It seemed like they’d been pulling for hours and young George Cassimatty knew that the team was fading. He could feel the loss of power through the rope. If they didn’t pull these Warriors over soon they’d lose.
George shouted “Drop!” and the team, without losing grip or diminishing their pull, all eased down such that their boots dug in, their legs extended to the front while they leant all the way back. “Train!”
The Mutts went into automatic; a synchronised pull and fall with a quick step to pull back on the rope. The Warriors just leaning back trying to absorb the bursts of energy in the Mutt’s tactic. It took a huge effort to stage each tug and George felt like they might only have a dozen of these staged pulls in them. He began to count them off. By number 8 it was working, by ten a Warrior had fallen and it was all over on the twelfth pull, the Warriors co-ordination just falling apart and the Mutts dragging the tape on the rope well over the line.
No sooner did the whistle blow than both teams just collapsed where they were in heaving, gasping, sweaty heaps. They’d been pulling for almost fifteen minutes and they were all completely exhausted. The crowd, now grown to quite a number, cheered madly, whistling and hooting like this was a major sporting final.
Young George Cassimatty rolled slowly over the grass to his brother Paul lying spread eagle on his back, his face beetroot red from the exertion; “We beat ’em mate, we beat ’em!”
“Yeah, we did…”, Paul gasped with a huge grin, before rolling over and throwing up. He really had given it everything and George had never been prouder of his little brother.
In the shade of a tree over by the oval fence a keen observer of the post tug celebrations would have noted Jack Hornby discretely but happily receiving a wad of folded fivers from a man in “plus fours” and a tweed jacket. That wad of fivers wouldn’t be paying the Wolaroi fees this term.
As ever, Jack Hornby from The Freemasons had made the journey to Milthorpe for the usual reasons. It was whispered in the back bar at The Grand Western Lodge, The Commercial and Railway Hotels in Milthorpe that there was going to be a heavy plunge of late betting on one of the big McClelland brothers from Spring Hill. The brothers were odds on anyway, but you know how punters get when they think they sniff a winning dividend and Jack was just there for his cut.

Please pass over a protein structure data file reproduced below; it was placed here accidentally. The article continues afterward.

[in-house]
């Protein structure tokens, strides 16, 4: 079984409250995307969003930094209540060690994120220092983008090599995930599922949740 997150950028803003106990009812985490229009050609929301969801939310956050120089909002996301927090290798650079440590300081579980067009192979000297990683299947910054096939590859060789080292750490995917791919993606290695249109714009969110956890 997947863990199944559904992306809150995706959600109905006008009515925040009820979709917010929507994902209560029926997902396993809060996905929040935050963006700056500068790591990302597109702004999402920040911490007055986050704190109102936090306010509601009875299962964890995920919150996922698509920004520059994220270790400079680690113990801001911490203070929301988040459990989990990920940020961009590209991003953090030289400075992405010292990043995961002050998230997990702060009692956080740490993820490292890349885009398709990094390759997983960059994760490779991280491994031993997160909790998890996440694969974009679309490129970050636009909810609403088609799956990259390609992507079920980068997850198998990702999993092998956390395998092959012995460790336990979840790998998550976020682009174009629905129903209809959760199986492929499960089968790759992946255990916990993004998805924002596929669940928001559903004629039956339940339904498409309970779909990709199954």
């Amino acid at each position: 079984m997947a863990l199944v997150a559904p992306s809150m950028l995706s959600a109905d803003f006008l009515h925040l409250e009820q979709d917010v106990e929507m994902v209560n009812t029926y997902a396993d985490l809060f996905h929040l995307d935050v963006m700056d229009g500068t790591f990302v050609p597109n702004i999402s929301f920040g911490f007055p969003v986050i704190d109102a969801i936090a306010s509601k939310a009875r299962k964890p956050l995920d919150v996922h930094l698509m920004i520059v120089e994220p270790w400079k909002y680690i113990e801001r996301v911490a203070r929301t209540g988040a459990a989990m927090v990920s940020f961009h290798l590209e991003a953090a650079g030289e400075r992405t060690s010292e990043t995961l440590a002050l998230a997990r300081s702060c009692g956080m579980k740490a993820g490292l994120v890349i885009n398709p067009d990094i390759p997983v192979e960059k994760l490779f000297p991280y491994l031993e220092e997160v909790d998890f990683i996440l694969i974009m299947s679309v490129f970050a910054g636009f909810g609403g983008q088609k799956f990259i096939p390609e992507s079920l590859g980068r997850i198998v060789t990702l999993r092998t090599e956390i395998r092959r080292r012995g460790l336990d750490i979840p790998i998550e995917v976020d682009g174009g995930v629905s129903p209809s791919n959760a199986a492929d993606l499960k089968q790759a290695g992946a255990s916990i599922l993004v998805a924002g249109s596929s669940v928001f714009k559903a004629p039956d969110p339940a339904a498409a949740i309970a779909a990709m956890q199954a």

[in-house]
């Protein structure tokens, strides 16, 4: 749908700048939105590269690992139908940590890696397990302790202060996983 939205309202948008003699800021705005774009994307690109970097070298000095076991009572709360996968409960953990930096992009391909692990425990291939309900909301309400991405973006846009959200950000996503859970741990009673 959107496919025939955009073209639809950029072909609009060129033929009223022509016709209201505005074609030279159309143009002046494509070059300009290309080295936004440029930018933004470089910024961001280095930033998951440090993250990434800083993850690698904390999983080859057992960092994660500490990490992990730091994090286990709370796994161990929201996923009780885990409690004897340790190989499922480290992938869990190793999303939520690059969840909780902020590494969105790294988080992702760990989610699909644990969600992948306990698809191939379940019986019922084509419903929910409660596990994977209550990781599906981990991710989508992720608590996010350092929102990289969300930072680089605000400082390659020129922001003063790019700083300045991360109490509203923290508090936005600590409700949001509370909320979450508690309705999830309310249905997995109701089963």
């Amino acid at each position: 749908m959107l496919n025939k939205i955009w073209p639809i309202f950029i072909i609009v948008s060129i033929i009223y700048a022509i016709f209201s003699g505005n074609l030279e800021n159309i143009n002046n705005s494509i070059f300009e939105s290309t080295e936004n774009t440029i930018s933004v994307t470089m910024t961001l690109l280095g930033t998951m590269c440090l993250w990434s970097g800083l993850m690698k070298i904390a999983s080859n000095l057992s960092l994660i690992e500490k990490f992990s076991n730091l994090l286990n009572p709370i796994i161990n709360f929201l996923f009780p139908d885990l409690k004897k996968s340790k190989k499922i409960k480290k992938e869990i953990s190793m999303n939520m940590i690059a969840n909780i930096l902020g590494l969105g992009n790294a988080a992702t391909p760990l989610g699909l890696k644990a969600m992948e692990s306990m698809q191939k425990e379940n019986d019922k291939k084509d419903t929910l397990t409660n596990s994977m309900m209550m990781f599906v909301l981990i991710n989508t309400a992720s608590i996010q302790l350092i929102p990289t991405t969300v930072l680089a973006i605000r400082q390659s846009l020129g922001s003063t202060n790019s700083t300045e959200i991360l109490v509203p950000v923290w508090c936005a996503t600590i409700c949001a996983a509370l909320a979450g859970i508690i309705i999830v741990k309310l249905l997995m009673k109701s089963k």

The McClellands had pioneered spud farming on the rich basalt soils of the area. The brothers had been humping spuds since they were just tackers so the smart money was already heavily backing the three huge brothers for the win and places. The brothers were all built like brick outhouses but young Dick was the biggest of them. He stood six foot four and had once lifted a Massey Ferguson off the trapped operator after it’d rolled on a slope. A happy, hard working bloke; Dick McClelland would give you the shirt of his back and then buy you a beer to seal the deal.
The Tannoys announced a break in the proceedings at Redmond Oval and called for all Marathon entrants to assemble in Station Place for final checks before the race.
Tommy and Porky were already there trying to deal with Porky’s pre race nerves. Tommy Molloy was really getting into his role as trainer and athlete advisor. Porky couldn’t care less what Tommy was getting out of this adventure but Tommy’s constantly whispered encouragement and conspiratorially whispering “Champ” in his ear while he massaged Doc’s secret embrocation into Porky’s neck and shoulders; well it did seem to be doing some kind of trick. Porky had it in his mind to win and Tommy’s conspiratorial whisperings where no small part of that idea.
After all the final checks the contestants were assembled outside the railway station on Station Place. This was it, Porky thought licking his lips . It was time to piss or get off the pot.
Tommy held Porky’s bag by the stitches so he wouldn’t get in the way of Porky’s pick up by the “ears” of the bag. They’d practiced this so often now that it was second nature to them both.